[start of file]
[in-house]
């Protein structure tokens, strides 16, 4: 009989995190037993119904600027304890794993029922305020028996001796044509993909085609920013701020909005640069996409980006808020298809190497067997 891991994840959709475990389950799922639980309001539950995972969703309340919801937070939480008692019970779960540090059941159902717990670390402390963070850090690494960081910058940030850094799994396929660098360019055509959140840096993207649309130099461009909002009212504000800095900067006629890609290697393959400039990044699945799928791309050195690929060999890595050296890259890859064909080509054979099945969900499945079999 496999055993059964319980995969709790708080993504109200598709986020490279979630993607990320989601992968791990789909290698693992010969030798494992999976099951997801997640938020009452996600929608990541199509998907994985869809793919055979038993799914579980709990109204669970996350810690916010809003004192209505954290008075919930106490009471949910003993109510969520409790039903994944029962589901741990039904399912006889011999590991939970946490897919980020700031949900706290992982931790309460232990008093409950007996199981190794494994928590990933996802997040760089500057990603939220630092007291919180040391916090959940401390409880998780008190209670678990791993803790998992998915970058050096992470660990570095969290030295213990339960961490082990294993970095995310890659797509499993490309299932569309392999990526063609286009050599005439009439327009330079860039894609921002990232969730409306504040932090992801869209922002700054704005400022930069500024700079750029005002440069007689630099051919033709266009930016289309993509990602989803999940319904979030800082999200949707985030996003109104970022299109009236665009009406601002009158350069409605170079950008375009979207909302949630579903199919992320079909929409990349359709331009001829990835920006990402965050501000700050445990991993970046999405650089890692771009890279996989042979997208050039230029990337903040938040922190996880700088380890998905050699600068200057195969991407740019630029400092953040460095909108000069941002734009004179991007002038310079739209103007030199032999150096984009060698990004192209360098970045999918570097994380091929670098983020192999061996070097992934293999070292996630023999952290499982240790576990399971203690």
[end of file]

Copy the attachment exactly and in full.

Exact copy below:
[in-house]
């Protein structure tokens, strides 16, 4: 009989995190037993119904600027304890794993029922305020028996001796044509993909085609920013701020909005640069996409980006808020298809190497067997 891991994840959709475990389950799922639980309001539950995972969703309340919801937070939480008692019970779960540090059941159902717990670390402390963070850090690494960081910058940030850094799994396929660098360019055509959140840096993207649309130099461009909002009212504000800095900067006629890609290697393959400039990044699945799928791309050195690929060999890595050296890259890859064909080509054979099945969900499945079999 496999055993059964319980995969709790708080993504109200598709986020490279979630993607990320989601992968791990789909290698693992010969030798494992999976099951997801997640938020009452996600929608990541199509998907994985869809793919055979038993799914579980709990109204669970996350810690916010809003004192209505954290008075919930106490009471949910003993109510969520409790039903994944029962589901741990039904399912006889011999590991939970946490897919980020700031949900706290992982931790309460232990008093409950007996199981190794494994928590990933996802997040760089500057990603939220630092007291919180040391916090959940401390409880998780008190209670678990791993803790998992998915970058050096992470660990570095969290030295213990339960961490082990294993970095995310890659797509499993490309299932569309392999990526063609286009050599005439009439327009330079860039894609921002990232969730409306504040932090992801869209922002700054704005400022930069500024700079750029005002440069007689630099051919033709266009930016289309993509990602989803999940319904979030800082999200949707985030996003109104970022299109009236665009009406601002009158350069409605170079950008375009979207909302949630579903199919992320079909929409990349359709331009001829990835920006990402965050501000700050445990991993970046999405650089890692771009890279996989042979997208050039230029990337903040938040922190996880700088380890998905050699600068200057195969991407740019630029400092953040460095909108000069941002734009004179991007002038310079739209103007030199032999150096984009060698990004192209360098970045999918570097994380091929670098983020192999061996070097992934293999070292996630023999952290499982240790576990399971203690």